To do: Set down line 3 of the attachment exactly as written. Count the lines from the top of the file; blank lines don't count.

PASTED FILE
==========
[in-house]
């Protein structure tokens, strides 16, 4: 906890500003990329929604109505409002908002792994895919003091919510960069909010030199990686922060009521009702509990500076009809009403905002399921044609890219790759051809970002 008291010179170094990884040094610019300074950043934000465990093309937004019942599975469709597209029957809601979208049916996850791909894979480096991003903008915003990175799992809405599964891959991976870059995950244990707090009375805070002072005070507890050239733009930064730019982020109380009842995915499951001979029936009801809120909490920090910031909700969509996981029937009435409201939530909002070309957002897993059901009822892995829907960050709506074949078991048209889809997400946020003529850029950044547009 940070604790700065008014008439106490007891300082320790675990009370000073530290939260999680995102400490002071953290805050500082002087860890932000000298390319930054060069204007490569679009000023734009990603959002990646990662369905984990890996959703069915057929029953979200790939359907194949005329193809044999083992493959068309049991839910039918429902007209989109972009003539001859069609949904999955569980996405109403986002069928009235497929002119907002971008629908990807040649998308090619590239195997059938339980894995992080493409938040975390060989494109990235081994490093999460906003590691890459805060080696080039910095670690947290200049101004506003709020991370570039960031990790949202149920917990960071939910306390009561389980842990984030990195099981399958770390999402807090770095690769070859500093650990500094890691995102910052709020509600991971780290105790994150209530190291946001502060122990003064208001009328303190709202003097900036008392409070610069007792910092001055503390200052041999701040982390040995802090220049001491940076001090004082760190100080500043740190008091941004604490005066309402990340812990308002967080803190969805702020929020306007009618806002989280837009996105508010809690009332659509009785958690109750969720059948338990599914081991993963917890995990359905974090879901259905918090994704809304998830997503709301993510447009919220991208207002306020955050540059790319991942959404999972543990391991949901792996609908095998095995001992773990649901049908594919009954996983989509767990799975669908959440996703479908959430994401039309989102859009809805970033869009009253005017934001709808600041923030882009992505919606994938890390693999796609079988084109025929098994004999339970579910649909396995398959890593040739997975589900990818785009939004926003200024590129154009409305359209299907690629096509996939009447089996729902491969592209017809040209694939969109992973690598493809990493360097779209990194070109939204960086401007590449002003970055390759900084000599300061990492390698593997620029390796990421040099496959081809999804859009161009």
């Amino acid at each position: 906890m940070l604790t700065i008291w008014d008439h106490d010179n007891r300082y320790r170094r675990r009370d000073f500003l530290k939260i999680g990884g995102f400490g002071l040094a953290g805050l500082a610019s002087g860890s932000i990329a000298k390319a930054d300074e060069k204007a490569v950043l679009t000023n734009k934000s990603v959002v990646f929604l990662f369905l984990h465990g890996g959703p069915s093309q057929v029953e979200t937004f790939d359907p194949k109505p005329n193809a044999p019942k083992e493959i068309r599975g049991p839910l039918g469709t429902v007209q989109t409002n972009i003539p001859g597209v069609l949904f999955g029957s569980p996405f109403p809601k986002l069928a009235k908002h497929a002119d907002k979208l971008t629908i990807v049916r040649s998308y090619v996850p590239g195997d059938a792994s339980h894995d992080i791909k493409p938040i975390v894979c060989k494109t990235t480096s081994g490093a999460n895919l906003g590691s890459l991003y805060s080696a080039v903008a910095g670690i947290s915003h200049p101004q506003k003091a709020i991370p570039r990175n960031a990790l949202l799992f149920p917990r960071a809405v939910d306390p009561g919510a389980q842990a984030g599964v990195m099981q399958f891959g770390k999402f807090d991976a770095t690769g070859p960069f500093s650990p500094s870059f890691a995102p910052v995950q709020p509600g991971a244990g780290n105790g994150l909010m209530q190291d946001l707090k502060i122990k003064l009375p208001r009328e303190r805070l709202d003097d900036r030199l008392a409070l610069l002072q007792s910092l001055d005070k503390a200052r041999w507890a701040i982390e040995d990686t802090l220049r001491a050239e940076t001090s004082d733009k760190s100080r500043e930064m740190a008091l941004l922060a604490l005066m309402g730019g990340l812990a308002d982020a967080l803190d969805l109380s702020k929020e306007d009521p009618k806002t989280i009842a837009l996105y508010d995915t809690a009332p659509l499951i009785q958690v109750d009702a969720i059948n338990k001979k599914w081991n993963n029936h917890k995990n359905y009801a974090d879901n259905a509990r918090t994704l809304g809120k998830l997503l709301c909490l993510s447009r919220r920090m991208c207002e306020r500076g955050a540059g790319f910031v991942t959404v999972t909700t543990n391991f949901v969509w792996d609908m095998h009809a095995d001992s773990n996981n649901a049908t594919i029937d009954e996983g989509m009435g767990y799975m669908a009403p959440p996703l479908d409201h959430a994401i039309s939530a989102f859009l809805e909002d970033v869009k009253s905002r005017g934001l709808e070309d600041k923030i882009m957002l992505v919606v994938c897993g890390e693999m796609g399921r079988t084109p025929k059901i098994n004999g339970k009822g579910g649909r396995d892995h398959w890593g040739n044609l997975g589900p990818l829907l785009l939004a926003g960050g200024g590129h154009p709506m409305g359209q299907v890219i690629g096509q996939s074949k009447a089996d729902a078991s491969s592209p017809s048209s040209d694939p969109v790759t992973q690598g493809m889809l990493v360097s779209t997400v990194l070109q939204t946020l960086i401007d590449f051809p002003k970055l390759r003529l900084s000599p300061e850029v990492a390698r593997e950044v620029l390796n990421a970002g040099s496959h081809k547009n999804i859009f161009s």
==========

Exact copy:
């Amino acid at each position: 906890m940070l604790t700065i008291w008014d008439h106490d010179n007891r300082y320790r170094r675990r009370d000073f500003l530290k939260i999680g990884g995102f400490g002071l040094a953290g805050l500082a610019s002087g860890s932000i990329a000298k390319a930054d300074e060069k204007a490569v950043l679009t000023n734009k934000s990603v959002v990646f929604l990662f369905l984990h465990g890996g959703p069915s093309q057929v029953e979200t937004f790939d359907p194949k109505p005329n193809a044999p019942k083992e493959i068309r599975g049991p839910l039918g469709t429902v007209q989109t409002n972009i003539p001859g597209v069609l949904f999955g029957s569980p996405f109403p809601k986002l069928a009235k908002h497929a002119d907002k979208l971008t629908i990807v049916r040649s998308y090619v996850p590239g195997d059938a792994s339980h894995d992080i791909k493409p938040i975390v894979c060989k494109t990235t480096s081994g490093a999460n895919l906003g590691s890459l991003y805060s080696a080039v903008a910095g670690i947290s915003h200049p101004q506003k003091a709020i991370p570039r990175n960031a990790l949202l799992f149920p917990r960071a809405v939910d306390p009561g919510a389980q842990a984030g599964v990195m099981q399958f891959g770390k999402f807090d991976a770095t690769g070859p960069f500093s650990p500094s870059f890691a995102p910052v995950q709020p509600g991971a244990g780290n105790g994150l909010m209530q190291d946001l707090k502060i122990k003064l009375p208001r009328e303190r805070l709202d003097d900036r030199l008392a409070l610069l002072q007792s910092l001055d005070k503390a200052r041999w507890a701040i982390e040995d990686t802090l220049r001491a050239e940076t001090s004082d733009k760190s100080r500043e930064m740190a008091l941004l922060a604490l005066m309402g730019g990340l812990a308002d982020a967080l803190d969805l109380s702020k929020e306007d009521p009618k806002t989280i009842a837009l996105y508010d995915t809690a009332p659509l499951i009785q958690v109750d009702a969720i059948n338990k001979k599914w081991n993963n029936h917890k995990n359905y009801a974090d879901n259905a509990r918090t994704l809304g809120k998830l997503l709301c909490l993510s447009r919220r920090m991208c207002e306020r500076g955050a540059g790319f910031v991942t959404v999972t909700t543990n391991f949901v969509w792996d609908m095998h009809a095995d001992s773990n996981n649901a049908t594919i029937d009954e996983g989509m009435g767990y799975m669908a009403p959440p996703l479908d409201h959430a994401i039309s939530a989102f859009l809805e909002d970033v869009k009253s905002r005017g934001l709808e070309d600041k923030i882009m957002l992505v919606v994938c897993g890390e693999m796609g399921r079988t084109p025929k059901i098994n004999g339970k009822g579910g649909r396995d892995h398959w890593g040739n044609l997975g589900p990818l829907l785009l939004a926003g960050g200024g590129h154009p709506m409305g359209q299907v890219i690629g096509q996939s074949k009447a089996d729902a078991s491969s592209p017809s048209s040209d694939p969109v790759t992973q690598g493809m889809l990493v360097s779209t997400v990194l070109q939204t946020l960086i401007d590449f051809p002003k970055l390759r003529l900084s000599p300061e850029v990492a390698r593997e950044v620029l390796n990421a970002g040099s496959h081809k547009n999804i859009f161009s």